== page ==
Destination: Nimmo Bay Resort, BC, Canada

Photos courtesy of Nimmo Bay Resort, OMG Photos, and Gizmodo.

 

Located on Canada’s remote Pacific Coast, the Great Bear Rainforest is one of the last old-growth temperate rainforests in the world. This 6.4-million-hectare area extends from the Discovery Islands all the way to the British Columbia–Alaska border and includes all offshore islands within this range (except for Vancouver Island and Haida Gwaii). It is part of the greater Pacific temperate rainforest ecoregion. As of 2016, it was officially recognized and protected by the Government of British Columbia, excluding commercial logging operations from 85 percent of the area.

The Nimmo Bay Resort, which got its start as a fishing lodge in 1981, is located in the southern reaches of the Great Bear Rainforest. After opening their lodge, the Murray family, who created this wilderness retreat, quickly realized that Nimmo Bay offered much more than spectacular fishing opportunities. The giant trees, pristine water, and wild mountains offered an environment that revitalized weary souls through immersion in nature.

From the Team at Nimmo Bay:

“What began as a quaint fishing lodge has expanded naturally into the world-renowned wilderness resort that Nimmo is known as today. With nine private chalets hosting 18 guests or more, plus room for boats and helicopters, there is no shortage of imaginative ways to experience this remarkably wild place. 

 

Covering a range from sea level to 13,000 feet, with access to 50,000 square miles of coastal wilderness, the Great Bear Rainforest is yours to explore. Guests can enjoy whale watching, heli-hiking, fine coastal dining, beachcombing, kayaking, paddleboarding, mindful hiking, wellness treatments, glacier trekking, wildlife viewing, and much more. Now, more than ever, we recognize the importance of tuning out the buzz of modern life, and stilling the mind through adventure and wellness-based activities. We warmly invite you to return to nature, and experience reconnection for yourself.”

 

Treading Gently on the Land

Right from the beginning, the Murray family recognized the incredible responsibility they had to the land and ocean around them. Establishing the Nimmo Bay Resort wasn’t about conquering the wilderness; it was about creating a retreat so that visitors could connect with this amazing destination, all while maintaining a minimal footprint on the surrounding environment. And the Murray’s took this mission to heart. The lodge is powered by a hydroelectric system that generates electricity from nearby streams and waterfalls. This system delivers clean drinking water to the lodge and meets nearly 80 percent of their power needs. And instead of felling trees to clear areas for social gathering, they have constructed floating docks.

“For every perspective-altering wilderness experience we are able to provide, we are aware that we must take up space and resources in the wild. That’s why we strive to live a life in balance.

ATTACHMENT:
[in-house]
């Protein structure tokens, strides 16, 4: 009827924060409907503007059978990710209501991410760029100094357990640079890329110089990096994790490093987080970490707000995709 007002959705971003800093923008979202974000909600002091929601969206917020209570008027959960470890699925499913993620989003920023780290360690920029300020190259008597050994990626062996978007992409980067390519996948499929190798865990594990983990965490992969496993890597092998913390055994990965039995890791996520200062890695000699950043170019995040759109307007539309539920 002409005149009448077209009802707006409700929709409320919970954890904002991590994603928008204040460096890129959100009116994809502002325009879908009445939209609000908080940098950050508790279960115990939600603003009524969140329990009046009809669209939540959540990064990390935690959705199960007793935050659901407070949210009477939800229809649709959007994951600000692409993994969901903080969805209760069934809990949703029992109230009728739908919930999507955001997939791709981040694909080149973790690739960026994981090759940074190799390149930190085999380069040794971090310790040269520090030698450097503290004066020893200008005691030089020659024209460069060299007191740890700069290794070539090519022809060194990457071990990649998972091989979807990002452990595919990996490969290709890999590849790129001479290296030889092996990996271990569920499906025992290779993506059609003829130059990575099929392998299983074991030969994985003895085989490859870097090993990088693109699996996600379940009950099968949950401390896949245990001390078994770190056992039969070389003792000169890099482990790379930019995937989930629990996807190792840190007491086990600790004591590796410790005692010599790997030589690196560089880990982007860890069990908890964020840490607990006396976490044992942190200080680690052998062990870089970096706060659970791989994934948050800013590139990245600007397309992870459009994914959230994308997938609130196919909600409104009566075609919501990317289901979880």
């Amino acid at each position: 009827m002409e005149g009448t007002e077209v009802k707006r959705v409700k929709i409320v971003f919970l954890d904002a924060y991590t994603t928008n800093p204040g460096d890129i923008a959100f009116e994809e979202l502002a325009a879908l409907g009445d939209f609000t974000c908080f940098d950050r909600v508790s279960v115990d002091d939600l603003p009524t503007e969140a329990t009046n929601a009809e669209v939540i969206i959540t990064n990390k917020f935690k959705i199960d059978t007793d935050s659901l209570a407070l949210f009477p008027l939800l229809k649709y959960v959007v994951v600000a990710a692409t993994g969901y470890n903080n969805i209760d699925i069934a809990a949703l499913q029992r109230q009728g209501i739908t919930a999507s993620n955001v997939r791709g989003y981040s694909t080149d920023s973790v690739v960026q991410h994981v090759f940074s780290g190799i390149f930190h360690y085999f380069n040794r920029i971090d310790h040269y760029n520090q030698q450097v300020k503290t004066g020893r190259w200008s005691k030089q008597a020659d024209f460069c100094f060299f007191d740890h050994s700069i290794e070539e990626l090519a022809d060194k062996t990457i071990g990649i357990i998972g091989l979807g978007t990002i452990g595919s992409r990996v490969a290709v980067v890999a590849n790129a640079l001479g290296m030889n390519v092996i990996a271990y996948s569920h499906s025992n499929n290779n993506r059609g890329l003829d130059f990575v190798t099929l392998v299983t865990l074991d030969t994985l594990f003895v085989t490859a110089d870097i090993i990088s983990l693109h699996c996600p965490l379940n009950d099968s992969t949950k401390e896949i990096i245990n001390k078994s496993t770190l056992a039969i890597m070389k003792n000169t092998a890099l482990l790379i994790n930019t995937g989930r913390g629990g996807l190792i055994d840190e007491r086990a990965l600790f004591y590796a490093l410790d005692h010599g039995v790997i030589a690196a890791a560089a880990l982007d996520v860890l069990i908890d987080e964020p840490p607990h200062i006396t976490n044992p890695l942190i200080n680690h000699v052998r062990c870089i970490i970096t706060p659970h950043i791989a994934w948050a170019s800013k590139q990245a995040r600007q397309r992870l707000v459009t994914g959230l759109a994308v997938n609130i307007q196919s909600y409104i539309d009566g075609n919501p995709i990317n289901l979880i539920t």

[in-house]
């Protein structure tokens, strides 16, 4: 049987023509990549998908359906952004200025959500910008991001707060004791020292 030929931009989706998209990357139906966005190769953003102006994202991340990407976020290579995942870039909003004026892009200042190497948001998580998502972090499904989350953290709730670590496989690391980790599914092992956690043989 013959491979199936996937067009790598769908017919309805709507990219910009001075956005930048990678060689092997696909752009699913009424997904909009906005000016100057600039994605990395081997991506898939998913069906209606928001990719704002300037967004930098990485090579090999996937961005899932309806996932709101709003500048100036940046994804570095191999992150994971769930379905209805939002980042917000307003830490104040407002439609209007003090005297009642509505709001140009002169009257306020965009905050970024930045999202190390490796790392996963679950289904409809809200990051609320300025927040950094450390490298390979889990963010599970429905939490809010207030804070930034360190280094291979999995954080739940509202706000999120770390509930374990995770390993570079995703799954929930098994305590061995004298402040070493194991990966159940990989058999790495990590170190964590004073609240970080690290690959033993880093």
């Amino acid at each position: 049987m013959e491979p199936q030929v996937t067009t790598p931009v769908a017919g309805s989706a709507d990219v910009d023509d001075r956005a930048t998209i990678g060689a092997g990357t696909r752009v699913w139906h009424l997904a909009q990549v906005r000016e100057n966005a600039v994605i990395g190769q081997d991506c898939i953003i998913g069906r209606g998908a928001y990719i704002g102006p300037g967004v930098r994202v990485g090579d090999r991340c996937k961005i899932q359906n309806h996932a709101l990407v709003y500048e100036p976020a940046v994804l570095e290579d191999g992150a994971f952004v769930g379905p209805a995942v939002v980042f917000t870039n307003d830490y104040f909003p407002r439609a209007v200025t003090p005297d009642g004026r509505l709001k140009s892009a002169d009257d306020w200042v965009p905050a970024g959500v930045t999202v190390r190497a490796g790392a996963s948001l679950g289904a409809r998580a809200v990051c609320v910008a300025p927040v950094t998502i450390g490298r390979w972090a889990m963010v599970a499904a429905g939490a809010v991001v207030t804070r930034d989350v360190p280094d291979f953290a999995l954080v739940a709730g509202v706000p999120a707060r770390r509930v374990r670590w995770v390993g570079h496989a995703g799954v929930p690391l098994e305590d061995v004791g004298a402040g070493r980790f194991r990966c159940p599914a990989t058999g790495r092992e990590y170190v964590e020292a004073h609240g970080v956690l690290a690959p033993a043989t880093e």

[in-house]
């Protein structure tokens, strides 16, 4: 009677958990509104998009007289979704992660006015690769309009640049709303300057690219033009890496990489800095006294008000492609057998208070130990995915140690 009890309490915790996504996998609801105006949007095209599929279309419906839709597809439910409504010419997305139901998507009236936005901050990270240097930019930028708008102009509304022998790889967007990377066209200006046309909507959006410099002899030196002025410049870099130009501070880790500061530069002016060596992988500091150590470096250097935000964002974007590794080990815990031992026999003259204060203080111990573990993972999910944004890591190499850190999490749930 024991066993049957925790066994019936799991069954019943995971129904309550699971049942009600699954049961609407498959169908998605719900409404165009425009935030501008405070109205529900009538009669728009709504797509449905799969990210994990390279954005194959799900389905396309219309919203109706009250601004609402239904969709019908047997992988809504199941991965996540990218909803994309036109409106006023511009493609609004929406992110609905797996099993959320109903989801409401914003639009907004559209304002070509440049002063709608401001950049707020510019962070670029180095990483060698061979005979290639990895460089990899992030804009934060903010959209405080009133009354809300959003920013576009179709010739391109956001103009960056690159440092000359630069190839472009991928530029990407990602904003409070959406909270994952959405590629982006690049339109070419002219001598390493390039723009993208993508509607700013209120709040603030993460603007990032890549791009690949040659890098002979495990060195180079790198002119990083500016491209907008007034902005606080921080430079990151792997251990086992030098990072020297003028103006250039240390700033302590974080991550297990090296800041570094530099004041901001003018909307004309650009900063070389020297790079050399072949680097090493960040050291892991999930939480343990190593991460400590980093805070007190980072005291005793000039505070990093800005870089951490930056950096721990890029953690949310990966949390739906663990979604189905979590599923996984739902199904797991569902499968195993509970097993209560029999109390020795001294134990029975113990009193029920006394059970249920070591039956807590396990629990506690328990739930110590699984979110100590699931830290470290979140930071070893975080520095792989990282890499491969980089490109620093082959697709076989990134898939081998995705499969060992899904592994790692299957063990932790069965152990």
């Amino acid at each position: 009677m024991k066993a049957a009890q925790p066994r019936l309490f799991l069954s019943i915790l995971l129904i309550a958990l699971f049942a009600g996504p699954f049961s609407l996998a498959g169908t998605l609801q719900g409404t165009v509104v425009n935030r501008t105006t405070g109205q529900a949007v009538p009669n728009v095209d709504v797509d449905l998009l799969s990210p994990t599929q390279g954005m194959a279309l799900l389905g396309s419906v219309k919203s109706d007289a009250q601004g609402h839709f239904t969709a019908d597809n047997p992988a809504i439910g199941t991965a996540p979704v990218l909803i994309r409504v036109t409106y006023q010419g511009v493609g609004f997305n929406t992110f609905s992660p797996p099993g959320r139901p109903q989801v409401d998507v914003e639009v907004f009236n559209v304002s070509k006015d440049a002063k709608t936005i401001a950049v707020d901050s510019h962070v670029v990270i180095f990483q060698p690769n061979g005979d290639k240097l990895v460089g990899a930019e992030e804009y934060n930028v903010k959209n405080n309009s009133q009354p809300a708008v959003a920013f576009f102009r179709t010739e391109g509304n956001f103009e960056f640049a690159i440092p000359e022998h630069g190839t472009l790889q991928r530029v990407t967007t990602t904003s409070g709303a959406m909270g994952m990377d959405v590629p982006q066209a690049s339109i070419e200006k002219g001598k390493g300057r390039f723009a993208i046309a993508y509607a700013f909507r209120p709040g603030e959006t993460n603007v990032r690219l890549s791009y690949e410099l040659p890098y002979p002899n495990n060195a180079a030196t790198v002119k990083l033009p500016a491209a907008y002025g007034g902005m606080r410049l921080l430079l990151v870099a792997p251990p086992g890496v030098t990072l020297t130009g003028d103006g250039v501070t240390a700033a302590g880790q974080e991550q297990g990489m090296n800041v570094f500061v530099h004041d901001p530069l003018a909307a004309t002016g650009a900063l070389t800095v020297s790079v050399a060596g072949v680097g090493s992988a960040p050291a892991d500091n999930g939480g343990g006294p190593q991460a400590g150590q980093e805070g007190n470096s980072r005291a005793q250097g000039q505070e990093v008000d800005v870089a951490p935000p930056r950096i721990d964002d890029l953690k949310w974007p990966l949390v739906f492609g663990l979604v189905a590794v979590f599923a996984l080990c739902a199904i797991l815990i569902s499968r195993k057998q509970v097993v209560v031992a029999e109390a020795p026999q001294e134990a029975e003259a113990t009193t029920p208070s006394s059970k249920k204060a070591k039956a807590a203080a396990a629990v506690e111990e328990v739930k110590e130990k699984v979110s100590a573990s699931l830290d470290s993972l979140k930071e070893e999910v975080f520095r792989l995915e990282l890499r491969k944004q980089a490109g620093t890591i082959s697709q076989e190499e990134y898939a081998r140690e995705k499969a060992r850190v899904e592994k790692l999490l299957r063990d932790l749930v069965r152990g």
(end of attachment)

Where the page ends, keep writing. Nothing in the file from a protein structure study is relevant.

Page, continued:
This is the basis of our philosophy when it comes to sustainability: for everything we take, we strive to give back in a conscientious manner. That’s why we sustainably source our culinary ingredients and support local farms, use eco-friendly local products, support our surrounding communities through tourism and education, compost, recycle, carry out excess waste, convert our waste-water to clean water suitable for re-entry to the environment, practice renewable energy, and fund groundbreaking wildlife research and fin-fishing aquaculture activism.”

Funding Ecological Research 

The Murray’s take their dedication to the environment seriously. That is why in addition to operating the lodge, they have also taken a major role in local environmental research to further protect the pristine ecosystem they operate in. As founding members of Sea To Cedar, Fraser and Becky Murray participate in various collaborative projects: primarily the Coastal Carnivore conservation and mapping project, and collecting and documenting salmon genetics through the innovative Catch, Clip, Release initiative.

Because bear viewing is one of the most popular activities offered at the lodge, the Coastal Carnivore mapping project is extremely important to the long-term sustainability of the Nimmo Bay operation. Guests at the lodge can even participate in the research project by helping collect hair samples used to determine bear habitat boundaries within the area, further informing legislative decisions that will affect conservation efforts.

 

 

Learn more about the Nimmo Bay Resort or book a visit here.


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Matthew Swartz is originally from Connecticut and currently lives in Denver, Colorado where he passionately pursues rock climbing, trail running, and skiing. Matt’s love of travel has inspired him to through-hike the JMT and part of the PCT, bike across the United States, and explore the West coast of South America from Ecuador to Patagonia. Matt and his partner Amanda have also travelled across much of the Western US in their 1964 Clark Cortez RV, which they lived in, on the road for the better part of three years. Matt has worked for the USFS as an Interpretive Ranger and Wildland Firefighter and Matt's photography and writing has been published in Rova Magazine, the Leatherman blog, 'Hit The Road' by Gestalten Publishing, and Forbes.